‘Underwhelming for construction’: industry reacts to Hunt’s Budget

“Hugely disappointing”, “unclear”, “underwhelming”… The construction industry has been left lukewarm by the lack of clarity around some of the sector’s key concerns in the chancellor’s Autumn Statement. Here’s a roundup of reactions.

Hunt autumn statement
On 22 November, chancellor of the exchequer Jeremy Hunt delivered his Autumn Statement alongside an updated economic forecast from the Office for Budget Responsibility (Image: Gints Ivuskans via

Eddie Tuttle, director of policy, external affairs and research at CIOB

“While CIOB welcomes the government’s commitment to invest £50m in apprenticeships for key sectors like engineering, it is unclear whether the construction sector more generally is included in this investment, particularly when shortages are prevalent and have been highlighted across the industry.

“We were also interested to hear the chancellor’s plans to extend national insurance relief for employers who take veterans on their payroll. While we support the importance of this scheme, we would also be keen to understand if it could be extended to include relief for organisations which take on ex-prisoners as employees, for example.

“Ministry of Justice figures state just 17% of people with criminal convictions get a job within a year of release from prison and CIOB believes relieving national insurance for employers recruiting ex-offenders could go a long way in increasing this figure.”

Dr David Crosthwaite, chief economist at the Building Cost Information Service

Mugshot of a man looking at the camera

“It’s hugely disappointing that the government hasn’t addressed the built environment contribution to carbon emissions.”

Dr David Crosthwaite, chief economist, BICS

“In light of the Office for Budget Responsibility’s central forecast being downgraded, the Autumn Statement was really quite underwhelming for the construction industry, which has been crying out for some clarity, commitment and consistency in policies.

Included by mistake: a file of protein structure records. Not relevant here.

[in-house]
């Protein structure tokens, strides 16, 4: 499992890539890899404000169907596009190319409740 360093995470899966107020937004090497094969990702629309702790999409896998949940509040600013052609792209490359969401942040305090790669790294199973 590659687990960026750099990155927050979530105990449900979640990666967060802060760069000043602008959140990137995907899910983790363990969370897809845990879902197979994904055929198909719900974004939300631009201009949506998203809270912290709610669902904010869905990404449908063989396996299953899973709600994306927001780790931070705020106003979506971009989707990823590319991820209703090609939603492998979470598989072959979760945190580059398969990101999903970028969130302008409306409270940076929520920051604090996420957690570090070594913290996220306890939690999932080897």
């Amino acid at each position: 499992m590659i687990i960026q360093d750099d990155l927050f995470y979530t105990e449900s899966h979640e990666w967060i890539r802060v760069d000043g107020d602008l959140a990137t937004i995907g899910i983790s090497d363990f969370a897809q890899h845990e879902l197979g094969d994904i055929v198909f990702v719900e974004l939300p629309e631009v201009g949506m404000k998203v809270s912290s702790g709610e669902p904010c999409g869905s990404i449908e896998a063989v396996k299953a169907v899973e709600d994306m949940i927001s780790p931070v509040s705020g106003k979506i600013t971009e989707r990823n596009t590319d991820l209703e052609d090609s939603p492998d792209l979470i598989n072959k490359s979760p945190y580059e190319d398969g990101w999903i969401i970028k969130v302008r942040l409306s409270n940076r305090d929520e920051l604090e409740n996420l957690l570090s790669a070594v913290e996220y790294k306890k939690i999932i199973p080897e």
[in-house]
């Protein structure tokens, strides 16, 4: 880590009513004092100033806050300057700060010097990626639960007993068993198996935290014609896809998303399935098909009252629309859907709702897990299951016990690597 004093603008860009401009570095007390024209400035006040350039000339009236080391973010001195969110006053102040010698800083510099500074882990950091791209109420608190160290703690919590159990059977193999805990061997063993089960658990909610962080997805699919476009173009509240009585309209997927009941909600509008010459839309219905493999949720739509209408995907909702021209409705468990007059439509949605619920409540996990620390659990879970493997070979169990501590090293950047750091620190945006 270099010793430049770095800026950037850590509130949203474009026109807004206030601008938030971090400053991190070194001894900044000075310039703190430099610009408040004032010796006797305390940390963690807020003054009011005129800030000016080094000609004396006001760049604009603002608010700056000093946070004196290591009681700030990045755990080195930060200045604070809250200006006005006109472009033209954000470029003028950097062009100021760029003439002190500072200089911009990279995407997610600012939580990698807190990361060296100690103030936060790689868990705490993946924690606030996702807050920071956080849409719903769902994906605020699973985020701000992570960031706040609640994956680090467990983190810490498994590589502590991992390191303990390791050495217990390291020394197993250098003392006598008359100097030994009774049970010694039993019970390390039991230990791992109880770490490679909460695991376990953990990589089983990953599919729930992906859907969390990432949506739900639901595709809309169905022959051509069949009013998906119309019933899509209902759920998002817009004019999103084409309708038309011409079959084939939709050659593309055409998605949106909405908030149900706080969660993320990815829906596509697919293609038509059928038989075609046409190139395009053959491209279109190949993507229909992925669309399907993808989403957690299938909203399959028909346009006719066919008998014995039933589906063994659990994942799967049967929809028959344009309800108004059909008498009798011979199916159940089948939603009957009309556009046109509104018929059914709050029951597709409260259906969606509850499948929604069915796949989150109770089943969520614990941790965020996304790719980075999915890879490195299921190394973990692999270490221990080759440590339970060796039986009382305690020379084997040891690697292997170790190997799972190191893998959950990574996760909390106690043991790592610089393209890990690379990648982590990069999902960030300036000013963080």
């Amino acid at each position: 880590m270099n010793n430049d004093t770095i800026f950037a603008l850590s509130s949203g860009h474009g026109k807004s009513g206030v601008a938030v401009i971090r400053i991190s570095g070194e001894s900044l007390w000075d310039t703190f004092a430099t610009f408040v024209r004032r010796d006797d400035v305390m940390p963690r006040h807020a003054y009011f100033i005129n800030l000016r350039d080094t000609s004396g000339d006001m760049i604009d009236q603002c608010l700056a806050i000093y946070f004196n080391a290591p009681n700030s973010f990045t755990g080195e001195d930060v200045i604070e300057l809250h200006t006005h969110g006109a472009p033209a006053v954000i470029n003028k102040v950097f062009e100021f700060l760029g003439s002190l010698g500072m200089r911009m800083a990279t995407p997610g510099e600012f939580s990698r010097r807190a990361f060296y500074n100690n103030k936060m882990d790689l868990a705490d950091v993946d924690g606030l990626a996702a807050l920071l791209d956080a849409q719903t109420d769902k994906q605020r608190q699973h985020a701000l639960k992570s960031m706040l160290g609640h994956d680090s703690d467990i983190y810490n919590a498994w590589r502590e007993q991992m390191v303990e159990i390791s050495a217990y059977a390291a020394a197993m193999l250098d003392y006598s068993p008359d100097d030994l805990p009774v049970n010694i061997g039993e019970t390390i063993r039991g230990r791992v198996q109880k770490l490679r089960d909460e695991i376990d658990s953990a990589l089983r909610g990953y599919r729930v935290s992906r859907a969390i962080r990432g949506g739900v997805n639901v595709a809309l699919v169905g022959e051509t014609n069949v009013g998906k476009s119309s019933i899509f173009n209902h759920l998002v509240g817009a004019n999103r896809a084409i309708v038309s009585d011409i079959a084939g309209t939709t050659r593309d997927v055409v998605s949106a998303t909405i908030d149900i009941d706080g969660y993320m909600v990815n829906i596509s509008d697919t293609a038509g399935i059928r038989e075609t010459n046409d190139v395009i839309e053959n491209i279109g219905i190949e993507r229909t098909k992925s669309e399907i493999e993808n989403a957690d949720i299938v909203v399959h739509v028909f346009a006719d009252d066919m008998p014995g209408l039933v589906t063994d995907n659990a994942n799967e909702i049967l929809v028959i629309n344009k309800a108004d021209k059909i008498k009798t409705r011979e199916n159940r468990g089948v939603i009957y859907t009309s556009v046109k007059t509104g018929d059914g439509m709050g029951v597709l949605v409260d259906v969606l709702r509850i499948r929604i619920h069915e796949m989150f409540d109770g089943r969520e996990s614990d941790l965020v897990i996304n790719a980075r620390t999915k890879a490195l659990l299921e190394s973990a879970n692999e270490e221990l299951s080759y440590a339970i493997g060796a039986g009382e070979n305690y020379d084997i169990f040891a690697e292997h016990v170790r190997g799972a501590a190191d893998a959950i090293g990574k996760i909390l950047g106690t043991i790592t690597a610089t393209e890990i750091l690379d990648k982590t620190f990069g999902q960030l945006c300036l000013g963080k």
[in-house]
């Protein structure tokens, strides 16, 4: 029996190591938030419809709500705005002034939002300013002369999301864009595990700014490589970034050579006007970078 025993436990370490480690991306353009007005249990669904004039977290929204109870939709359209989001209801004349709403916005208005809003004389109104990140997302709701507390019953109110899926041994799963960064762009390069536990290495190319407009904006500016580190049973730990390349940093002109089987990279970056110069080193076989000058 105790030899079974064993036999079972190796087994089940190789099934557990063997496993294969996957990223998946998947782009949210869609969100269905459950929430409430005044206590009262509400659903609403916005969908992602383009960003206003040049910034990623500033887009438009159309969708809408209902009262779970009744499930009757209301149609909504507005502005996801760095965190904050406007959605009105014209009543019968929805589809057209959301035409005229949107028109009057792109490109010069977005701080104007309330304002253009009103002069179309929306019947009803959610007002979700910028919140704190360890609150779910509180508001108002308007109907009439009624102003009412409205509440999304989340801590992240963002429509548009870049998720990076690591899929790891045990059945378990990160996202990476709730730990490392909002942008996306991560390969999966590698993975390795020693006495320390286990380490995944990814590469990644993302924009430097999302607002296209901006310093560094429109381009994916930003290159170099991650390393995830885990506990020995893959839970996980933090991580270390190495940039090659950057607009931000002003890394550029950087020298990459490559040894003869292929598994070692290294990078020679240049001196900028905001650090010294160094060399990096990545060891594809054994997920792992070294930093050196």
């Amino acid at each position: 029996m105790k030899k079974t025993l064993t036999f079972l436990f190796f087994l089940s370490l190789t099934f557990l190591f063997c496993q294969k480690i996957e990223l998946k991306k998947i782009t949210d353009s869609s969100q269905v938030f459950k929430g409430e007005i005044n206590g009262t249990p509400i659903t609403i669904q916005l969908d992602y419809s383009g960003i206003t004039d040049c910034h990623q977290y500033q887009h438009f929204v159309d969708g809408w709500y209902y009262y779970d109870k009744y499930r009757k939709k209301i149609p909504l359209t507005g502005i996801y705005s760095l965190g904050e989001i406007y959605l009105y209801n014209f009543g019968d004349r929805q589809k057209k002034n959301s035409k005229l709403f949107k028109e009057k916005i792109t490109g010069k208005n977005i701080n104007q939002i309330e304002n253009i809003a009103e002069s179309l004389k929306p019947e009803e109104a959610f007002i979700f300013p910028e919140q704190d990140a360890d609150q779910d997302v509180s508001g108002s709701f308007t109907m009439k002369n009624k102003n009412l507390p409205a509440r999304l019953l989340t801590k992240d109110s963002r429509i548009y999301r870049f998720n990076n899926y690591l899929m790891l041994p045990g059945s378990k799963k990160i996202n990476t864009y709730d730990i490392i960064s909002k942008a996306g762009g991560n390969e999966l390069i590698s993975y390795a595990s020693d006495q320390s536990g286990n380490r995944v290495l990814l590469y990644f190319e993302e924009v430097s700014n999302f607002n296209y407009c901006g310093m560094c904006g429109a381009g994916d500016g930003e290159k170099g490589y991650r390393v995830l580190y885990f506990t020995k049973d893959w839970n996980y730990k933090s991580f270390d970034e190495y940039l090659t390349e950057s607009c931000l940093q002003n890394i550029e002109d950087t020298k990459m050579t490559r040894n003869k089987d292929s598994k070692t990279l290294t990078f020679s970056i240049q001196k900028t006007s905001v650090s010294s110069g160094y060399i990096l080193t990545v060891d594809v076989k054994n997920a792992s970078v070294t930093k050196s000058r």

“Investment in infrastructure, and removing barriers to private sector investment, is hugely important to driving economic growth. With the Autumn Statement, construction firms operating in an uncertain market have simply had that uncertainty prolonged yet again.

“As BCIS recently launched the Built Environment Carbon Database, to unite the industry in making the measurement and reporting of whole-life carbon assessments consistent, and as we approach COP28 next week, it’s hugely disappointing that the government hasn’t addressed the built environment and other sectors’ significant contribution to carbon emissions. Ambitions to reach net zero continue to be hampered by a lack of mandate for reporting at government level.”

Graham Harle, chief executive, Gleeds

“This was an autumn statement by a government that appears to have little insight into the challenges faced by those working in property and construction, having shuffled 16 housing ministers in 13 years and just cancelled HS2.

“Of the measures announced, full expensing is to be welcomed, but is only helpful if you have projects requiring you to buy plant and machinery. It doesn’t help firms struggling to make a profit, or investing in people.

“It’s all jam tomorrow and while planning reforms sound appealing, they take time to implement and may not be supported by any future government.”

Colin Wood, chief executive (Europe and India), Aecom

“The lack of any new meaningful investment [in infrastructure] to boost the UK’s pipeline is disappointing. Infrastructure is, after all, the foundation for wider economic growth.

“Undoubtedly, decarbonisation will be the built environment sector’s defining opportunity for growth. Decarbonisation of the UK’s building stock will play a critical role in reaching net zero. With no dedicated new measures to support this transition and with the private sector expected to take the lead, the certainty of full tax relief on plant and machinery investment provides some support.

“Permanent full expensing enables UK plc to invest with confidence, not just in the development and retrofit of buildings but also on newer technologies, particularly in the renewables market.”

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